Thom Huhtala: The Wavelength Interview

Purveyor of:Music to take drugs to make music to; drone zone folk rock for surfing on the northern lights
File Next To:Velvet Underground, Spacemen 3, Neil Young, Guided by Voices, Grouper, Neutral Milk Hotel

Bad River front man and Tess Parks collaborator, Toronto’s Thom Huhtala writes and records songs the way ketamine hides the secrets of the universe at the bottom of the K-hole. It’s a journey that rewards travelers willing to take the plunge with an expanded consciousness — though possibly accompanied by feelings of extreme disorientation, temporary memory loss and vivid hallucinations.

Q: It seems like there’s a lot of psychedelic music bubbling up from Toronto’s underground these days. And a lot of music that calls itself psychedelic, but really isn’t very psychedelic at all. Why do you think this is? Why psych? Why now? Why here?

I bet it never left. There is still a strong presence of hippie culture in Toronto. Kensington Market has always been full of them: people freakin’ out, that is. This lady just today with no shoes on, told me to “free my mind.” She was completely gone.

I guess we’ve inherited a lot from previous generations, in all aspects of life, both good and bad. So much stuff has already been produced, you kind of just have to sift through it all and pick out the good bits, refurbish it and recycle. As for bands calling themselves psych, I’m not sure. It seems like you’re not allowed to make progressive music anymore unless you use an MPC and a laptop. Creating something someone isn’t going to compare to something from the past is nearly impossible, especially with guitars and especially if you like vintage tones. That being said, personally I don’t think the music I make is necessarily psych; I love guitar solos and delay — so what. Bands like Tame Impala have been bringing psych stuff to the mainstream, so there’s bound to be some fallout or influence from that, I guess.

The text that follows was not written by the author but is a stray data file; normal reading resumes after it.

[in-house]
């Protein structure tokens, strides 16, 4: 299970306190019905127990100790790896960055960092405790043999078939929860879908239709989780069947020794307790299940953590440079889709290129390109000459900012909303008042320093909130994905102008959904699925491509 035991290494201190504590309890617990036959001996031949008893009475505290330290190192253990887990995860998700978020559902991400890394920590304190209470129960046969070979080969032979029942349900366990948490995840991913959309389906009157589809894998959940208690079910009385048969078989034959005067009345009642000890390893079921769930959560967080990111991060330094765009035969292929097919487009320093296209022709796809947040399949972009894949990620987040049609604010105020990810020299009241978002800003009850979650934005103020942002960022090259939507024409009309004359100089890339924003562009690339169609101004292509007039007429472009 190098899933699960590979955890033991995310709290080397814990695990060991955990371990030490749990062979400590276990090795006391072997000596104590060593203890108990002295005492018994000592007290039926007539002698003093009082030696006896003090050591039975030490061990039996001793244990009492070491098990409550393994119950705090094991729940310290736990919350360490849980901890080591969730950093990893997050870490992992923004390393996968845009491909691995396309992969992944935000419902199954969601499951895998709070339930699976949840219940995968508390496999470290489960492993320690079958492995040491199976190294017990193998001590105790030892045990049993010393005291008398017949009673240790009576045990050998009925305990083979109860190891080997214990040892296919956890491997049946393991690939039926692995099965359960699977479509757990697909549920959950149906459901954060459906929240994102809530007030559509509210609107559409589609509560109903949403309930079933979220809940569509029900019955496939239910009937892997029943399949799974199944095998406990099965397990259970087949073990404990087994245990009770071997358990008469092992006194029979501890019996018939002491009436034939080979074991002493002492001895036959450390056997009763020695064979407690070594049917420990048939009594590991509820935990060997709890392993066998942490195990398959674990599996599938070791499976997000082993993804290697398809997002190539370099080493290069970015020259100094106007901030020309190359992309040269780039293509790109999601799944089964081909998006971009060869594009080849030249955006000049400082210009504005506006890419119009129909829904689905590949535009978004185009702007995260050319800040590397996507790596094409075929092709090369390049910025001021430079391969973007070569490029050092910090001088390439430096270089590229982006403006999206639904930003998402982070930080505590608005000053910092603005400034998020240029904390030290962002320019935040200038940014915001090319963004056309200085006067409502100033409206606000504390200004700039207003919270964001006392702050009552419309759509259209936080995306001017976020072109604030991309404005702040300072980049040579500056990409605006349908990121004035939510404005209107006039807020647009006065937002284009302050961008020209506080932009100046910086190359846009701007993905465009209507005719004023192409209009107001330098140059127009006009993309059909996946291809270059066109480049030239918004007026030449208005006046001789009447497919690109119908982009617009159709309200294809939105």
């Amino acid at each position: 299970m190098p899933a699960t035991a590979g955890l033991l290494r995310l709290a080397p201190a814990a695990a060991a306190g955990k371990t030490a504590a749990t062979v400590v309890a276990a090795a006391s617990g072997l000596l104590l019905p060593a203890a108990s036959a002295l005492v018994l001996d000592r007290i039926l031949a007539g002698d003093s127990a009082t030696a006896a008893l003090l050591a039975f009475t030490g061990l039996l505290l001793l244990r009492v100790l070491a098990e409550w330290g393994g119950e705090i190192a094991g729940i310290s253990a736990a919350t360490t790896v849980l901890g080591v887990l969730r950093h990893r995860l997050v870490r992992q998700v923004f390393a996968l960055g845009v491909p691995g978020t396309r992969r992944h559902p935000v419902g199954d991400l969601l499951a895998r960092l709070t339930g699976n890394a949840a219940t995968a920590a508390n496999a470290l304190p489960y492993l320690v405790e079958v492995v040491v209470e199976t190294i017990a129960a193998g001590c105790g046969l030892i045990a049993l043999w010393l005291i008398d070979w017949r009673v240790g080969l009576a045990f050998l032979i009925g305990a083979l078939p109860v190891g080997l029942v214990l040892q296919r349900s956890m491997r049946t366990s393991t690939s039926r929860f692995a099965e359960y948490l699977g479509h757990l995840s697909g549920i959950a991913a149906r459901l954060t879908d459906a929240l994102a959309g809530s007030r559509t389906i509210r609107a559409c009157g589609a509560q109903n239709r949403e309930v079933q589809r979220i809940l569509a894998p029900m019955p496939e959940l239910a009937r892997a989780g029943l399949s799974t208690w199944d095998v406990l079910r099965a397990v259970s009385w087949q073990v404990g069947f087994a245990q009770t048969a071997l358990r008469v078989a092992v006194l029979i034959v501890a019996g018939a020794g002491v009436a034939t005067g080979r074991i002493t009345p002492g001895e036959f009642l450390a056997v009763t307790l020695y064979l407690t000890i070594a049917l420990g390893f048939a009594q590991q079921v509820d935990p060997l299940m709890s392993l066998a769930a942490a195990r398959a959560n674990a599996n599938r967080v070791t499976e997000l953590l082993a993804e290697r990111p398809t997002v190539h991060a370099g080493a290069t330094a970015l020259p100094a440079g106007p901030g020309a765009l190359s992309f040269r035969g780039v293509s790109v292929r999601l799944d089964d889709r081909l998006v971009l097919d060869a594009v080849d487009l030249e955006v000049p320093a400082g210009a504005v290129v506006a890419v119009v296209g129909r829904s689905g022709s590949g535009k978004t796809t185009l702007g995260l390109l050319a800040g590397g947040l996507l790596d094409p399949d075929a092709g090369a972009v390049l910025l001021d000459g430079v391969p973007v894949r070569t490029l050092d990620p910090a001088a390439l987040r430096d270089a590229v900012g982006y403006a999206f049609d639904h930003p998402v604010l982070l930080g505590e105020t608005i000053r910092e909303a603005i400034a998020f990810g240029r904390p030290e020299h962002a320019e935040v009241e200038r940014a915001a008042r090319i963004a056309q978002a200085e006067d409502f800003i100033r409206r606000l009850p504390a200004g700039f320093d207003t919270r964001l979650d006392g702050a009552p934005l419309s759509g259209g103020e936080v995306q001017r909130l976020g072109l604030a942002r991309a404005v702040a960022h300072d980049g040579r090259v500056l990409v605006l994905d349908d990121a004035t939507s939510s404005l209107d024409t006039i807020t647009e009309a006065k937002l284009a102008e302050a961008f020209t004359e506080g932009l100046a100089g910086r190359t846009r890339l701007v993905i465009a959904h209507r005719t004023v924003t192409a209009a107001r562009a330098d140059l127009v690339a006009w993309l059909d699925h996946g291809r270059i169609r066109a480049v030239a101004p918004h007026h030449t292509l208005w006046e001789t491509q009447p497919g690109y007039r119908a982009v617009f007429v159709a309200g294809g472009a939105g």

The whole idea of “prog” or progressive music in 2014 is interesting. I almost feel like it’s gotten to the point where even laptop music has begun to stagnate and ceased to be progressive. The technology is old enough now that everything’s been done with an MPC as much as it has with guitars. Do you think there’ll always be somewhere for humans to take music, or is music, as some people suggest, in a death spiral?

For the good of humanity, I really hope the latter isn’t possible. I know personally speaking, I love music way too much to for that to ever happen to me. It’s like that desert island game, where you choose one record, and it’s all you can listen to. Even if I had listen exclusively to Huey Lewis & the News for years, I think I would still be able to throw it on and enjoy. I think there will always be new music to make, or at least new content to speak about. People will always be involved and ingrained in their struggles. I love music that refers to things like texting and email. I haven’t done it, but I think it’s a funny way to modernize rock music in a subtle way. “I sent my girl a love note” is now “I wrote a kinky text” or something.

A lot of your recordings seem to be rooted in the lo-fi aesthetic. Is this by design or economic necessity?

A little of both maybe, I’ve always wanted my music to be transparent and I have always strived to try and expose the working parts of the recordings. Grain and texture go a long way and do awesome things for certain songs. Studio cuts or long introductions can establish connections to the listener and I believe there is an opportunity for transcendence if you are able to bring the listener into something they really have to pay attention to. A lot of the music I listen to is lo-fi, I always appreciate interesting recordings as opposed to some big studio stuff. It really upsets me when lo-fi bands go hi-fi and it blows — there must be a happy medium. My idea has always revolved around a large body of work. Things relate to each other even from album to album.